Pic: Lincolnshire CC/Grantham Museum
Flt Lt W Astell DFC
Lancaster serial number: ED864/G
Call sign: AJ-B
First wave. Crashed on outward flight.
In his book Enemy Coast Ahead Guy Gibson gives a couple of cursory mentions to pilot Bill Astell, describing him each time as an ‘Englishman from Derbyshire’. As their paths only crossed for a few weeks in the spring and early summer of 1943, that may be all that impacted on Gibson but in fact Astell had had one of the most eventful careers of any of the Dams Raid pilots. He had flown on a number of operations and been awarded the DFC, but all his active service had been in the Middle East and Malta.
Born in Knutsford, Cheshire on 1 April 1920, Bill Astell was brought up in Derbyshire’s Peak District. From his schooldays at Bradfield College, he had been an adventurous spirit, crossing the Atlantic by cargo boat, climbing in the Dolomites and spending three months at Leipzig University. With war imminent, he first enlisted in the navy, but then transferred to the RAFVR in July 1939. By April 1940 he had been selected for pilot training and was shipped off to Rhodesia.
After qualifying as a pilot, he had hoped to get back to the UK but found himself sent to another training unit before being posted to a Wellington squadron in Malta. There he contracted typhoid, so he didn’t actually fly on active service until September 1941, when the squadron had been posted on to Egypt.
On 1 December 1941 he was involved in a horrendous flying accident: another aircraft cut in ahead of him while he was landing, and he fractured his skull and suffered severe burns to his back. Back on operations the next summer, he was shot down over the Western Desert and crash landed behind enemy lines. He managed to evade capture and got back to his base some five days later. For this operation he was awarded the DFC.
He eventually returned to England in September 1942 and was destined to become a flying instructor, but managed to get himself trained to fly Lancasters and was then posted to 57 Squadron at RAF Scampton, arriving in January 1943. His rather unusual career meant that at this point he had no crew, but he was allocated an operationally-ready crew which had formed under pilot Max Stephenson. Stephenson had been killed shortly beforehand in a raid on Duisberg with another crew.
Their first raid was on Lorient in France on 13 February 1943 and they would fly on a number of other operations until 25 March when the news came that the whole of 57 Squadron’s C Flight was to be transferred to a new squadron for a special operation. As they were already at Scampton, this didn’t involve too much disruption, but there must have been much speculation as to what the actual target was to be.
Several weeks of intense training was to follow. Astell and his crew were tasked with the new squadron’s first flights, taking photographs of all the major lakes in England, Scotland and Wales, and they were also the first to fly the specially modified Lancaster. On 14 May, those captains who had never made a will were instructed to do so, and Astell made his. It was witnessed by Robert Barlow and Henry Maudslay. None of them would return from the raid.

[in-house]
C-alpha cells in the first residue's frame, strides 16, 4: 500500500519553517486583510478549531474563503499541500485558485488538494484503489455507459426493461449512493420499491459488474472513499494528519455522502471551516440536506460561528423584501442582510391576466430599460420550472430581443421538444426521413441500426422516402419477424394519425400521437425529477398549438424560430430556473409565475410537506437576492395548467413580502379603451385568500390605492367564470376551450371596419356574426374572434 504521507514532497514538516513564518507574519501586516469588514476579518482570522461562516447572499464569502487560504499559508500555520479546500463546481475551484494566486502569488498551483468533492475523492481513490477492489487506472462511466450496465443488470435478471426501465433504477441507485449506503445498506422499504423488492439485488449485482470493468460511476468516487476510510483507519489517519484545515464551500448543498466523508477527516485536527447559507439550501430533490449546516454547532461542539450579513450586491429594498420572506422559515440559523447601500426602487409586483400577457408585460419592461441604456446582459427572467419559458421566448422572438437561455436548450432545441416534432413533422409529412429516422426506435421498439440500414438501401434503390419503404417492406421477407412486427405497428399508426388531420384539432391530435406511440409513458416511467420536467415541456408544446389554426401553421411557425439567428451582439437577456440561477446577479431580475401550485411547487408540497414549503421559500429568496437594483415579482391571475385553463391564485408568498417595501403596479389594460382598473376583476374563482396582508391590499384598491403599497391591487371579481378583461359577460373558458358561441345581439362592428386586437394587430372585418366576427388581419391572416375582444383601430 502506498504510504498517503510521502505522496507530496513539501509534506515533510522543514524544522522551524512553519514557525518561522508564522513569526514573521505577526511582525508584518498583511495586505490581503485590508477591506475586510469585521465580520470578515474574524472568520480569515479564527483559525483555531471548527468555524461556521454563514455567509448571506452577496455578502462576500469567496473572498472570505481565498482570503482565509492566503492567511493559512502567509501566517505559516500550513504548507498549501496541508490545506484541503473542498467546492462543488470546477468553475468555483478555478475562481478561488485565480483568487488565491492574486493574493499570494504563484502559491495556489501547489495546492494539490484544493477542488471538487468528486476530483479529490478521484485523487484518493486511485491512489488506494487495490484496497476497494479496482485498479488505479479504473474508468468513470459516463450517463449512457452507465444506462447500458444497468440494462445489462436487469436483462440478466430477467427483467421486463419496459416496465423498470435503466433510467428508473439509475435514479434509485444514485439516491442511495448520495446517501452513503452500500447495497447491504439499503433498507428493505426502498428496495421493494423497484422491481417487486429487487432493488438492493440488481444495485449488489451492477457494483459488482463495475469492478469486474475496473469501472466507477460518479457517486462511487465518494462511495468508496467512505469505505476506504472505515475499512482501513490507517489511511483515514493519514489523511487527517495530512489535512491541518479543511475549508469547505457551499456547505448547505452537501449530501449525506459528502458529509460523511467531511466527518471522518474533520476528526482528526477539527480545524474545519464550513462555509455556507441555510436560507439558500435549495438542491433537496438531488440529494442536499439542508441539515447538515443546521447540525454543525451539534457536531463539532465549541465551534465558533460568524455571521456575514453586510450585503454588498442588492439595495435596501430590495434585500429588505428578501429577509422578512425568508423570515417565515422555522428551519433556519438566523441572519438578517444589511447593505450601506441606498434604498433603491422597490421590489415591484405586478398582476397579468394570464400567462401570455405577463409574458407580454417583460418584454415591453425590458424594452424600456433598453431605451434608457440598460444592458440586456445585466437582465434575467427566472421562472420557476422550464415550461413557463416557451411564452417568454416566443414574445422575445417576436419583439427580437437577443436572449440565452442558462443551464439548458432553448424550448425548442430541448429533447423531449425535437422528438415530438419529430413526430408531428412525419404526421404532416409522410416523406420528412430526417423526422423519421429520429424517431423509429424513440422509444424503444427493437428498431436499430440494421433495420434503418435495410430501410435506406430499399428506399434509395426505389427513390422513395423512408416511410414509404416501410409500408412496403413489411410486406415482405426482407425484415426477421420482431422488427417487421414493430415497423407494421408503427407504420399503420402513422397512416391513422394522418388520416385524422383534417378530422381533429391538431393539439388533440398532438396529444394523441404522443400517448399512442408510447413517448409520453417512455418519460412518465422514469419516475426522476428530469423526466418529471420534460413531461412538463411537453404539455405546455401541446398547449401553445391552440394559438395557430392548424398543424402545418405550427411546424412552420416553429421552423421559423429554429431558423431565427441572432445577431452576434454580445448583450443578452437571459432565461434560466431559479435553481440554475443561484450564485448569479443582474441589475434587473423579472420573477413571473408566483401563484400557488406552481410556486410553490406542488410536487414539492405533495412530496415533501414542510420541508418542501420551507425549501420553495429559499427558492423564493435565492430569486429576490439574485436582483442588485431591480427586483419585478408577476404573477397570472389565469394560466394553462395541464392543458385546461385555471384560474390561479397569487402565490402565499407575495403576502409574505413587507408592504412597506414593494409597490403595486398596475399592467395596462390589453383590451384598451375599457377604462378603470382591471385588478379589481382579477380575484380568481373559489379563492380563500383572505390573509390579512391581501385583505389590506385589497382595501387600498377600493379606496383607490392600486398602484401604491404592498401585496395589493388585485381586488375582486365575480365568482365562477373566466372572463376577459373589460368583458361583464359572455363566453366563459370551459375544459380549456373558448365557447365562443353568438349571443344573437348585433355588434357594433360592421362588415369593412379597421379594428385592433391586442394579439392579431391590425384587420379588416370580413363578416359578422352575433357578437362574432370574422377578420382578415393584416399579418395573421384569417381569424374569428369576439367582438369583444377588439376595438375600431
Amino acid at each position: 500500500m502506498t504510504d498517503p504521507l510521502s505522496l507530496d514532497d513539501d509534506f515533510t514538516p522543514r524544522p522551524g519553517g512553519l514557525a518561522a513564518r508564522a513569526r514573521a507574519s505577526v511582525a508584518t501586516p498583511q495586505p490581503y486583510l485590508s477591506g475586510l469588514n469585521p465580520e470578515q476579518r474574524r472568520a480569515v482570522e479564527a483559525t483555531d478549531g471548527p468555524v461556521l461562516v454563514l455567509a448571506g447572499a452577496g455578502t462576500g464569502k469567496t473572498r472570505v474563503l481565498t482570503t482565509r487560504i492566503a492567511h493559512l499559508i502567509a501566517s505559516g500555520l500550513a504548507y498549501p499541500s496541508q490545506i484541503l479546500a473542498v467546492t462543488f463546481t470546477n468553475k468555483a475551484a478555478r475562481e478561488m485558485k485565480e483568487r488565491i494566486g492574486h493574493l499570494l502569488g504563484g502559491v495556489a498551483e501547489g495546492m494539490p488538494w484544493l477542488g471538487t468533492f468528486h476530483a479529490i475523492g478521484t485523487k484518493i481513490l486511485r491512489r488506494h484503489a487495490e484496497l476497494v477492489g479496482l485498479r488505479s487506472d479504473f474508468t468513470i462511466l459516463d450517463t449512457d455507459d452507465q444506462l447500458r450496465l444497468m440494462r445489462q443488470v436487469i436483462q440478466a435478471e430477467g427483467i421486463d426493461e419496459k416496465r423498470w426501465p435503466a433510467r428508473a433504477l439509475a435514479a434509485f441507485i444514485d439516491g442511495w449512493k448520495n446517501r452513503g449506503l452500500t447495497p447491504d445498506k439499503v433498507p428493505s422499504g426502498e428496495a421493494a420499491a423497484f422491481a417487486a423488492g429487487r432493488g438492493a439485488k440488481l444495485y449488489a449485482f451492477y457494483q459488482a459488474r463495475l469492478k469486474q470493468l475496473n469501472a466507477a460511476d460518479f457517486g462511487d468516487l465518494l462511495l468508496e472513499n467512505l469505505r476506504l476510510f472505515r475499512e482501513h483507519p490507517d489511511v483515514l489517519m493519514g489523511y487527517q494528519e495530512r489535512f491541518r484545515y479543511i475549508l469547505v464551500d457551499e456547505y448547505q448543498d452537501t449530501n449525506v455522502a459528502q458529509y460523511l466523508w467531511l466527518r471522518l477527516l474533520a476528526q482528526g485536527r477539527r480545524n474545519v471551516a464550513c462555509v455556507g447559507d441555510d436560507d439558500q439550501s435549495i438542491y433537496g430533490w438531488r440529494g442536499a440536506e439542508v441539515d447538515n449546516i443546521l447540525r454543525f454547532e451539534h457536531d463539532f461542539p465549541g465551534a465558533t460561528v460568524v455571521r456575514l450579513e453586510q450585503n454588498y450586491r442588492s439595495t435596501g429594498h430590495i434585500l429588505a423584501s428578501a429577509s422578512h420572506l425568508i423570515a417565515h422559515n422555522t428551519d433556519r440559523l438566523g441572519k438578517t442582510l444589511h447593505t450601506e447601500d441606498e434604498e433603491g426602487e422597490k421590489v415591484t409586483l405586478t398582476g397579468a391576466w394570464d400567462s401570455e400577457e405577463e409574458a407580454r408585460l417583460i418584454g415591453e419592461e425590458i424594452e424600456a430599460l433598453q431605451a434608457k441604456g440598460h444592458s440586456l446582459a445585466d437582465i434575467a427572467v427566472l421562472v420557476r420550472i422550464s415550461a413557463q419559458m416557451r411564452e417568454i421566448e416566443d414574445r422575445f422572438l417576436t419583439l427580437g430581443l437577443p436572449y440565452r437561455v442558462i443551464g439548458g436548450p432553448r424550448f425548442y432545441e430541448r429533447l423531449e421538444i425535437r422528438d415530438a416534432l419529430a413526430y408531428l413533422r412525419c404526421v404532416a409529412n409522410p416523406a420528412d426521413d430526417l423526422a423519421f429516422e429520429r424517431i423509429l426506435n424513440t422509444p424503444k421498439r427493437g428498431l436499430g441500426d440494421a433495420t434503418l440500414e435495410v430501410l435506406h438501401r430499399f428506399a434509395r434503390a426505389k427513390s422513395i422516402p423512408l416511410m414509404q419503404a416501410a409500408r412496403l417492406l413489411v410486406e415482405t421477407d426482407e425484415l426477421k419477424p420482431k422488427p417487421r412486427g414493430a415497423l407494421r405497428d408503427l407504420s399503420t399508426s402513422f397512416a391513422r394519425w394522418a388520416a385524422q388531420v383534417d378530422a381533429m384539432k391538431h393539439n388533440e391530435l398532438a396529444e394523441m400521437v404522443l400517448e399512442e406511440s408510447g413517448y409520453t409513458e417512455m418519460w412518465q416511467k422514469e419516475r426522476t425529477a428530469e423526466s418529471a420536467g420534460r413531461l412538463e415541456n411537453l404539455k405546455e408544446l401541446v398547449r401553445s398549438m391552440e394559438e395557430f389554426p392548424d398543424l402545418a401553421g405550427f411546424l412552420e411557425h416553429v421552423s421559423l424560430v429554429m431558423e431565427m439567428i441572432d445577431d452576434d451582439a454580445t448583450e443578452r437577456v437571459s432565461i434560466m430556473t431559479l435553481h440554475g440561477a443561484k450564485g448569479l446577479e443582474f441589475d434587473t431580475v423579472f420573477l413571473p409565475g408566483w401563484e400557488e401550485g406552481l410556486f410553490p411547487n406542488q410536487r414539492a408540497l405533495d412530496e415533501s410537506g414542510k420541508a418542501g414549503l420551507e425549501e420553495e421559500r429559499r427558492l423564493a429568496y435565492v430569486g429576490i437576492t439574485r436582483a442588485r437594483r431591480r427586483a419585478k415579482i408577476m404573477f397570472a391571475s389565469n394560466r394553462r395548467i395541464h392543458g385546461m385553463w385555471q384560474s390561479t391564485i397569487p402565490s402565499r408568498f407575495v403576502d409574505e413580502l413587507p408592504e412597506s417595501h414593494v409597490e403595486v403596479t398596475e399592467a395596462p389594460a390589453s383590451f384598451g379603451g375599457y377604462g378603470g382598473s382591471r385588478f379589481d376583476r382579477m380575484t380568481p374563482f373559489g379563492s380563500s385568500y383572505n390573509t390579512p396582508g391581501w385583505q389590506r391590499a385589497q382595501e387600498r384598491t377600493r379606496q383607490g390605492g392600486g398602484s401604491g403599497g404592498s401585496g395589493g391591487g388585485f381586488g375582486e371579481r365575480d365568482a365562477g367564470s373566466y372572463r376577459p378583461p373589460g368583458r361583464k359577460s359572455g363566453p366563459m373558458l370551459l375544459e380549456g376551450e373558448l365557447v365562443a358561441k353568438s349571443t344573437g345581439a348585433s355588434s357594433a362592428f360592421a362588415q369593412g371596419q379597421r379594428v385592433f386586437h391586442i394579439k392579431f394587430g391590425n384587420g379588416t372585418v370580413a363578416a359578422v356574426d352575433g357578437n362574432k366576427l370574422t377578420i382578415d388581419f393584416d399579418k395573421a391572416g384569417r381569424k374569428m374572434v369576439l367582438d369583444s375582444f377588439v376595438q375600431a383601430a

On the night of the raid, Astell took off in the final trio of the first wave, led by Maudslay, with Les Knight as the third member. Everything seemed to go well until they crossed the Rhine. Astell was lagging slightly behind Maudslay and Knight, seeming to hesitate as though not sure of a turning point. Shortly afterwards, near Dorsten, they ran into unexpected light flak, from the same position that had damaged Hopgood’s aircraft about 20 minutes earlier. Looking back from the astrodome of Knight’s AJ-N, its wireless operator Bob Kellow: ‘saw two lines of tracer intersecting in a brilliant criss-cross. Through this Astell flew at 0015, and although his gunners vigorously returned fire he did not survive the ordeal. When eight miles north-west of Dorsten, Kellow watched the aircraft become swiftly engulfed in flames about two miles astern, and shortly afterwards he and Hobday reported an explosion on the ground.’ (Sweetman, Dambusters Raid, p.161.)
Astell had hit an electrical pylon near Marbeck, where a line of HT cables lay in the path of the attacking force. Gibson and Young’s trios, a few minutes ahead, had noticed them and flown over them. The Upkeep mine Astell’s aircraft was carrying exploded about ninety seconds later, shattering windows for a distance around, although a roadside shrine to St Joseph somehow survived without damage. The next day the bodies of the crew were taken to Borken and buried in the City Cemetery. After the war, they were all reinterred together in the Reichswald Forest Commonwealth War Graves Cemetery.
Rank and decorations as of 16 May 1943.
Robert Owen, Steve Darlow, Sean Feast & Arthur Thorning, Dam Busters: Failed to Return, Fighting High, 2013
Richard Morris, Guy Gibson, Penguin 1995
John Sweetman, The Dambusters Raid, Cassell 2002
Further information about Bill Astell and the other 132 men who flew on the Dams Raid can be found in my book The Complete Dambusters, published by History Press in 2018.